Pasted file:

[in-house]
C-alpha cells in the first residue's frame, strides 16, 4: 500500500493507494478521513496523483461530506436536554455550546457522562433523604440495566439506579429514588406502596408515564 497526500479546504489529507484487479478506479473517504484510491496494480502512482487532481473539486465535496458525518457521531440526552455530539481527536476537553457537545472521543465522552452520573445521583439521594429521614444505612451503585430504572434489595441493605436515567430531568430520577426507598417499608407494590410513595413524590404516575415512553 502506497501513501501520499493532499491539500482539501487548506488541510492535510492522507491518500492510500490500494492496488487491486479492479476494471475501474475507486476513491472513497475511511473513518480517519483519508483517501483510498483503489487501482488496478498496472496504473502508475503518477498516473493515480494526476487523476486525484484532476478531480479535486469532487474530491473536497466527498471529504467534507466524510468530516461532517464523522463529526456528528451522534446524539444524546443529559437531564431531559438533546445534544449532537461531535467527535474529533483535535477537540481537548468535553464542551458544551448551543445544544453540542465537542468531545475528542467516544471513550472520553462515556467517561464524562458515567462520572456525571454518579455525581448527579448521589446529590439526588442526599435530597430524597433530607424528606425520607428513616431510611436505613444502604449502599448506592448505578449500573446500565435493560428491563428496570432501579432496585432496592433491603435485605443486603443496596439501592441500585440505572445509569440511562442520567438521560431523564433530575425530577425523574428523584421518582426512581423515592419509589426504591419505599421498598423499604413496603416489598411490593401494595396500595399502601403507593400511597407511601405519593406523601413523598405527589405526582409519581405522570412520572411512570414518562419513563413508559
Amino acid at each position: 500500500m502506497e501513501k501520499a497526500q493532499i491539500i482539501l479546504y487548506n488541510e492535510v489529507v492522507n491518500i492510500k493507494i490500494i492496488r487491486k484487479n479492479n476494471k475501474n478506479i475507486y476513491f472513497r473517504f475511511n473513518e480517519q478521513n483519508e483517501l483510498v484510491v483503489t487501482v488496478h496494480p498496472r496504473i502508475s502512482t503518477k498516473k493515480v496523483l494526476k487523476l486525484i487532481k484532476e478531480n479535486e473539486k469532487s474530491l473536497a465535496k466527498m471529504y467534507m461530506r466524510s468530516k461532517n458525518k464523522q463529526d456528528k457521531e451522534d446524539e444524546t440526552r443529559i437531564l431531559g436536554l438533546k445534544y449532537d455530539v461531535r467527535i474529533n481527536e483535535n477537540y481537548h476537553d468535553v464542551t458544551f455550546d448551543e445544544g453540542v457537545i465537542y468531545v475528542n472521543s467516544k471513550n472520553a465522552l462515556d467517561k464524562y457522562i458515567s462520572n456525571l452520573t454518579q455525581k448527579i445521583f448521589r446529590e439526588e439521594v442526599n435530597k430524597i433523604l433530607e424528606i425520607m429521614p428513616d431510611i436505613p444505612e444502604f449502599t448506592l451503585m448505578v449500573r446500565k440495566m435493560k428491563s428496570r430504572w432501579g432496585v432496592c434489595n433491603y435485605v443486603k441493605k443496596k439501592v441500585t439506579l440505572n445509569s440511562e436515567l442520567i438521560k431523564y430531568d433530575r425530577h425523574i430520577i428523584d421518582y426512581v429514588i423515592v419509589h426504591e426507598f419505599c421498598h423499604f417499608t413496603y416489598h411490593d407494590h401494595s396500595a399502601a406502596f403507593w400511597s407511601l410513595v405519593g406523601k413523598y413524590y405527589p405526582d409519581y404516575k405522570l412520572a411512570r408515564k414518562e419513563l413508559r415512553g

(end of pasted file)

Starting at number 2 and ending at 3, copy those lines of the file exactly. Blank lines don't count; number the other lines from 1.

C-alpha cells in the first residue's frame, strides 16, 4: 500500500493507494478521513496523483461530506436536554455550546457522562433523604440495566439506579429514588406502596408515564 497526500479546504489529507484487479478506479473517504484510491496494480502512482487532481473539486465535496458525518457521531440526552455530539481527536476537553457537545472521543465522552452520573445521583439521594429521614444505612451503585430504572434489595441493605436515567430531568430520577426507598417499608407494590410513595413524590404516575415512553 502506497501513501501520499493532499491539500482539501487548506488541510492535510492522507491518500492510500490500494492496488487491486479492479476494471475501474475507486476513491472513497475511511473513518480517519483519508483517501483510498483503489487501482488496478498496472496504473502508475503518477498516473493515480494526476487523476486525484484532476478531480479535486469532487474530491473536497466527498471529504467534507466524510468530516461532517464523522463529526456528528451522534446524539444524546443529559437531564431531559438533546445534544449532537461531535467527535474529533483535535477537540481537548468535553464542551458544551448551543445544544453540542465537542468531545475528542467516544471513550472520553462515556467517561464524562458515567462520572456525571454518579455525581448527579448521589446529590439526588442526599435530597430524597433530607424528606425520607428513616431510611436505613444502604449502599448506592448505578449500573446500565435493560428491563428496570432501579432496585432496592433491603435485605443486603443496596439501592441500585440505572445509569440511562442520567438521560431523564433530575425530577425523574428523584421518582426512581423515592419509589426504591419505599421498598423499604413496603416489598411490593401494595396500595399502601403507593400511597407511601405519593406523601413523598405527589405526582409519581405522570412520572411512570414518562419513563413508559
Amino acid at each position: 500500500m502506497e501513501k501520499a497526500q493532499i491539500i482539501l479546504y487548506n488541510e492535510v489529507v492522507n491518500i492510500k493507494i490500494i492496488r487491486k484487479n479492479n476494471k475501474n478506479i475507486y476513491f472513497r473517504f475511511n473513518e480517519q478521513n483519508e483517501l483510498v484510491v483503489t487501482v488496478h496494480p498496472r496504473i502508475s502512482t503518477k498516473k493515480v496523483l494526476k487523476l486525484i487532481k484532476e478531480n479535486e473539486k469532487s474530491l473536497a465535496k466527498m471529504y467534507m461530506r466524510s468530516k461532517n458525518k464523522q463529526d456528528k457521531e451522534d446524539e444524546t440526552r443529559i437531564l431531559g436536554l438533546k445534544y449532537d455530539v461531535r467527535i474529533n481527536e483535535n477537540y481537548h476537553d468535553v464542551t458544551f455550546d448551543e445544544g453540542v457537545i465537542y468531545v475528542n472521543s467516544k471513550n472520553a465522552l462515556d467517561k464524562y457522562i458515567s462520572n456525571l452520573t454518579q455525581k448527579i445521583f448521589r446529590e439526588e439521594v442526599n435530597k430524597i433523604l433530607e424528606i425520607m429521614p428513616d431510611i436505613p444505612e444502604f449502599t448506592l451503585m448505578v449500573r446500565k440495566m435493560k428491563s428496570r430504572w432501579g432496585v432496592c434489595n433491603y435485605v443486603k441493605k443496596k439501592v441500585t439506579l440505572n445509569s440511562e436515567l442520567i438521560k431523564y430531568d433530575r425530577h425523574i430520577i428523584d421518582y426512581v429514588i423515592v419509589h426504591e426507598f419505599c421498598h423499604f417499608t413496603y416489598h411490593d407494590h401494595s396500595a399502601a406502596f403507593w400511597s407511601l410513595v405519593g406523601k413523598y413524590y405527589p405526582d409519581y404516575k405522570l412520572a411512570r408515564k414518562e419513563l413508559r415512553g